During a recent chat with a car dealer, the subject of used-vehicle miles came up. As we spoke, we discussed one of the first questions asked by virtually every potential buyer: “How many miles?”
I believe that’s a universal query, because as a licensed dealer, I’ve heard it countless times. It’s a legitimate question, and is definitely a price-determiner for later model vehicles. It’s not, however, a definitive quantifier of condition for every vehicle, especially older cars and trucks.
As an extreme example, the question is irrelevant if considering a totally restored 1947 Military Jeep. And I’m aware of a case where that really happened!
If you seek a late model vehicle, the quest for one with low miles may be worthy. There is no shortage of them, but be ready to pay accordingly. A low-miler at the price of a high-miler may have undisclosed or hidden defects. The title should reflect if a vehicle has totaled, salvage, or rebuilt history, but some may slip through the cracks.
Always look for signs of undue corrosion under the vehicle or under the hood, which may indicate flood damage. If you are not confident in finding “red flags,” seek the assistance of a qualified and trusted technician to help you check things out.
Newness is no assurance of condition. When recently looking for a 2014 SUV at the dealer auction, about 7 out of 10 did not pass my initial screening. Cigarette burns, missing floor mats, mismatched tires, and a mud-packed chassis are not things I look for in a current-model-year SUV.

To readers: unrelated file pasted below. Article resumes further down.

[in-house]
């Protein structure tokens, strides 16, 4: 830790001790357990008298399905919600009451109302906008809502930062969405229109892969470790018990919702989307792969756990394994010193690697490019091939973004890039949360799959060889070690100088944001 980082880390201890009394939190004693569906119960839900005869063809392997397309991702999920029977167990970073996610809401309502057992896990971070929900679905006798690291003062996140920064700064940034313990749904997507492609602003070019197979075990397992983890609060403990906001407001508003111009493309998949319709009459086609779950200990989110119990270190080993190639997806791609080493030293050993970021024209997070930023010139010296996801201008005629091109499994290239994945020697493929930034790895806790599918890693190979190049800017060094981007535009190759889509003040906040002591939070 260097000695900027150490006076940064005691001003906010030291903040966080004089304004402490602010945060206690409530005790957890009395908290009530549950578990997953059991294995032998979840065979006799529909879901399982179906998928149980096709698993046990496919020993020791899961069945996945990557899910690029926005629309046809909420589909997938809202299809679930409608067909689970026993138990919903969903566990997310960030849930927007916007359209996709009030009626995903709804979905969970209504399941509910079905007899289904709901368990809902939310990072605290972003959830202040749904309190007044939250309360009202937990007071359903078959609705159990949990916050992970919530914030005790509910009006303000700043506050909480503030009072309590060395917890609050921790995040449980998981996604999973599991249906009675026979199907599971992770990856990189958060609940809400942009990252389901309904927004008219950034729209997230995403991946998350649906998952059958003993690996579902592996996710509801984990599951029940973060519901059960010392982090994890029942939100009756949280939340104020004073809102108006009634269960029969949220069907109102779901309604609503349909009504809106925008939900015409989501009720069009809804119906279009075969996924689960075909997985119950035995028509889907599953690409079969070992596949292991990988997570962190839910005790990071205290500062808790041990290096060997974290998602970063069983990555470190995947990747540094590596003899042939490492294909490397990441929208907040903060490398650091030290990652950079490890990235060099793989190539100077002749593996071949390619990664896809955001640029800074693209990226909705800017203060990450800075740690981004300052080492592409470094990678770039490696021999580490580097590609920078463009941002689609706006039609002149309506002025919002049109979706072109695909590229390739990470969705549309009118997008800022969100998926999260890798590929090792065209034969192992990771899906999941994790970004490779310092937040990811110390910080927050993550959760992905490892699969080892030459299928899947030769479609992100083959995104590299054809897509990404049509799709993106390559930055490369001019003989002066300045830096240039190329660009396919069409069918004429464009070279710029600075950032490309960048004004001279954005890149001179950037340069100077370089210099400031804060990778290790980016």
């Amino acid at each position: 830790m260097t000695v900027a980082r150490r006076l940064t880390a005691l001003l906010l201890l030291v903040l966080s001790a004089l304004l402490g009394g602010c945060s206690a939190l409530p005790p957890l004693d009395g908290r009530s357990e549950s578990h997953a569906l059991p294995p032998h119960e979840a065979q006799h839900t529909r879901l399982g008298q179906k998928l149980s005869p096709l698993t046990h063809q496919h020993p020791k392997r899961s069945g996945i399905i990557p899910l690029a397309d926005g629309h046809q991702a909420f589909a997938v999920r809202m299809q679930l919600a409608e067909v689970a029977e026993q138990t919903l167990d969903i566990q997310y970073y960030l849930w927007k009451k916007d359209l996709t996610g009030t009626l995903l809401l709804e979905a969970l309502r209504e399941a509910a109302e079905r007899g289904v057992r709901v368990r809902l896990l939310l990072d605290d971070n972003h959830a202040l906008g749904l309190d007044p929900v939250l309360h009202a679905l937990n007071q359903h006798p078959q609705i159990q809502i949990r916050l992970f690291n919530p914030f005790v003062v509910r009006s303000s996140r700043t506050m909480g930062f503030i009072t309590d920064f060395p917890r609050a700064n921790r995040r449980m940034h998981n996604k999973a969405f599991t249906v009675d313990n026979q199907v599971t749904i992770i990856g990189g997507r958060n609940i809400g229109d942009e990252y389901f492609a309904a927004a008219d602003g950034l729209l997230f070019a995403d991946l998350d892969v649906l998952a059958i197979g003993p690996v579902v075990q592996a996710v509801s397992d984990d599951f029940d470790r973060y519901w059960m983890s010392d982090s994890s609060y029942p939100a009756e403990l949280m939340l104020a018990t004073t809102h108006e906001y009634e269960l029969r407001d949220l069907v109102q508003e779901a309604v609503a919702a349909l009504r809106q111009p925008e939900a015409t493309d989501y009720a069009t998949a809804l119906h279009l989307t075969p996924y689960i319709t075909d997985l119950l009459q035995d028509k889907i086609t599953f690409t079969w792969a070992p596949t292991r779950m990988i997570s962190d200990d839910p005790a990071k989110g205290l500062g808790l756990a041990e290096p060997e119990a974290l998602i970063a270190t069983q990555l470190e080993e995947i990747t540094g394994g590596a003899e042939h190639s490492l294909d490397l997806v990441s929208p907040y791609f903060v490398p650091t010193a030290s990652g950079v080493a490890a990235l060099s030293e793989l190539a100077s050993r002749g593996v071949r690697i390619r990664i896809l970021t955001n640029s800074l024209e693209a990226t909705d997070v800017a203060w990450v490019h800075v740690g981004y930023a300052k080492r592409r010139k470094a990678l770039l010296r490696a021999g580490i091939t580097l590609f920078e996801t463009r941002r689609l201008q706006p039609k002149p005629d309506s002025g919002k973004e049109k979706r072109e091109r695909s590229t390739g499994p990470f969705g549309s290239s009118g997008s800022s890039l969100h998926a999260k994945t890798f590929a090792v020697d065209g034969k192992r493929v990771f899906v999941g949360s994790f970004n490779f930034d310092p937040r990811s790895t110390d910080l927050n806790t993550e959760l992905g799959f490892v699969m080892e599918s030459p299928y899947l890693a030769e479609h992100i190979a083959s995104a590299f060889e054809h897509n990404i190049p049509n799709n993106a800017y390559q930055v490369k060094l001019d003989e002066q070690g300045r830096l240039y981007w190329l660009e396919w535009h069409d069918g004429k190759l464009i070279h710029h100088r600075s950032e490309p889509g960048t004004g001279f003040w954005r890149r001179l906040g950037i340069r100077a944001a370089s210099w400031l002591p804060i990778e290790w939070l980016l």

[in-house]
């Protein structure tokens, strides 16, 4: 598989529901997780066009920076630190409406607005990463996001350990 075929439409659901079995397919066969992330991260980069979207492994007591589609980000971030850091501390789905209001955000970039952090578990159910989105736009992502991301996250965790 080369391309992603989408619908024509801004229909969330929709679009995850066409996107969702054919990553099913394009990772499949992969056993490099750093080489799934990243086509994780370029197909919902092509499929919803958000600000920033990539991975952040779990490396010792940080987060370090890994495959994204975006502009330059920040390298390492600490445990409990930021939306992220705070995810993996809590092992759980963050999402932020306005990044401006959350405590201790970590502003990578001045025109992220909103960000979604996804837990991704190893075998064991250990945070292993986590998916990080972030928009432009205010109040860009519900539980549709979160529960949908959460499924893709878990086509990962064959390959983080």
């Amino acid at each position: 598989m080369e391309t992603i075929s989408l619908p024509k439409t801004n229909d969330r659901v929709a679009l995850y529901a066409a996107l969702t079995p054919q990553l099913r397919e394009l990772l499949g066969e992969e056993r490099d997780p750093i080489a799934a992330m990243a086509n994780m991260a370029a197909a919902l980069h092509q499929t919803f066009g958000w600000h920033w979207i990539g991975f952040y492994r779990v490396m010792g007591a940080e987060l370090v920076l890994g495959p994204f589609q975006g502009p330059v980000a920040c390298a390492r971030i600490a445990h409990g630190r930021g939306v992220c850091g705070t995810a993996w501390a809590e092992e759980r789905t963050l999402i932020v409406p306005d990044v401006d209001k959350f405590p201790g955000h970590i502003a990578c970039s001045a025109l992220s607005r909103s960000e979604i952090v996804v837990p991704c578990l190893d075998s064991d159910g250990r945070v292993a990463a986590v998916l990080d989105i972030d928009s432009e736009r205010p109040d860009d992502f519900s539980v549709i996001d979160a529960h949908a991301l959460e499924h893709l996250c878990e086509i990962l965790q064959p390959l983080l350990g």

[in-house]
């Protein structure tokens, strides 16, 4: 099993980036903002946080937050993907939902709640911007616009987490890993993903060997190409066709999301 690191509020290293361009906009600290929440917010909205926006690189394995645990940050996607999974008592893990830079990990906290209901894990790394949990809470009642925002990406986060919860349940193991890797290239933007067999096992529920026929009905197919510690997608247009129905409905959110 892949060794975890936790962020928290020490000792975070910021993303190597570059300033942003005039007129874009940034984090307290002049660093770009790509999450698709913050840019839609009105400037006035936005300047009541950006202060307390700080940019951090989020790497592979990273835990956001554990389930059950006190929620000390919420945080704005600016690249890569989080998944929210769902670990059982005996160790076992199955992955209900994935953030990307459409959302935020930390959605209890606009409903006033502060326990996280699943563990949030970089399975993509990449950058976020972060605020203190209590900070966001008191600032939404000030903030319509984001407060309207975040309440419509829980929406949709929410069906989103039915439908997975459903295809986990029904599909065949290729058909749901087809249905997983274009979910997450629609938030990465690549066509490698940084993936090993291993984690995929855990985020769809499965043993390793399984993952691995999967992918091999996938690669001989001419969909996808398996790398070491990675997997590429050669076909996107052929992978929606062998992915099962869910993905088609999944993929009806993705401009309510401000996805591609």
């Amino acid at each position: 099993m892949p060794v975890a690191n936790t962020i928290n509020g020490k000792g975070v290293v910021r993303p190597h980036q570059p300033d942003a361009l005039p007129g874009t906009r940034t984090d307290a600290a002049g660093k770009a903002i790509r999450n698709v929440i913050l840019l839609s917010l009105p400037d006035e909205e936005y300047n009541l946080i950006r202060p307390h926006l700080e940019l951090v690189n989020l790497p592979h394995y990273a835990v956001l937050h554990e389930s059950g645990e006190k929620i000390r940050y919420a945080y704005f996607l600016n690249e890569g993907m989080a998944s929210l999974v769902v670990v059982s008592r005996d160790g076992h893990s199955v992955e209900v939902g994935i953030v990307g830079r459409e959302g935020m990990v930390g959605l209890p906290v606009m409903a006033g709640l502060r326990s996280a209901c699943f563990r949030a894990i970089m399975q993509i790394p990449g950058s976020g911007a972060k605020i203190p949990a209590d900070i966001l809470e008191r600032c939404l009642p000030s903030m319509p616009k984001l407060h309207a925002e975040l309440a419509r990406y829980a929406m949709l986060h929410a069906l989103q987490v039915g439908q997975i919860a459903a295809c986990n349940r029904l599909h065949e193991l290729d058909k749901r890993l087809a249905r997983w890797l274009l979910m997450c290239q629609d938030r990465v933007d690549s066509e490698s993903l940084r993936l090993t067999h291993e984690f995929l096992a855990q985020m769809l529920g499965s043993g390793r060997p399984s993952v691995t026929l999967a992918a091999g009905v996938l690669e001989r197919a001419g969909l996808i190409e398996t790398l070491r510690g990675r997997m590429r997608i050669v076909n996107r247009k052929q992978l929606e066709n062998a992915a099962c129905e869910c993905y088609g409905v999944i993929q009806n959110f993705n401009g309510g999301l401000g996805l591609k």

The bottom line is that there are good cars with high miles and bad cars with low miles. Even with “objective” reports offered from services such as Carfax, there is no assurance. I’ve seen good reports on cars that don’t stand up to visual inspection and reviewed bad reports on cars that pass physical exams.
By the time vehicles are 7 years old, most of them have 100,000 miles. So if your price range puts you in that category, just look for the vehicle with the best cosmetic and mechanical condition, and don’t focus on the miles. The good news is that today’s autos can offer dependable transportation well beyond 200,000 miles if properly maintained.
For cars and trucks 10 years old or more, states no longer require recorded odometer reading disclosures. They did the right thing, because by that age, due to multiple owners and unknown repair history, odometer readings are not reliable.
On that note, don’t pay much extra money for a 10 year old auto with low miles. In fact, the lack of odometer documentation opens the door for unscrupulous sellers to alter mileage readings or even replace a speedometer cluster with a more “favorable” one from a junk yard. I have noticed that most 7 to 9 year old auction vehicles have over 100,000 miles, but many of the 10 year olds have 70.000 to 90,000 miles. Go figure.
The exceptions to that scenario are collector cars. Those 20 to 50 year old cars with low miles command top-dollar when accompanied with adequate history and low mileage documentation. An excellent low mile collector car will set the high standard for value, even exceeding that of a restored example.
Some buyers purposely look for late model vehicles with higher than average miles. A 2 year old car, for example, with 90,000 miles, will be bargain priced but have usable life remaining. A car or truck like that was undoubtedly highway driven since there’s not enough time in 2 years to accumulate those miles at low speeds. That means it has endured fewer of the stop/start cycles that contaminate oil during the warm-up process. The transmission has made fewer shifts than a vehicle driven in town for 90,000 miles, and the brakes and suspension have hardly been taxed.
If your budget allows a late model car or truck, the question, “How many miles?” may be an important “screener.” Still, even if the answer to that question is favorable, it will not assure you of quality; for older vehicles, the question may have no relevance at all.
Readers may contact Bill Love via email at email@example.com.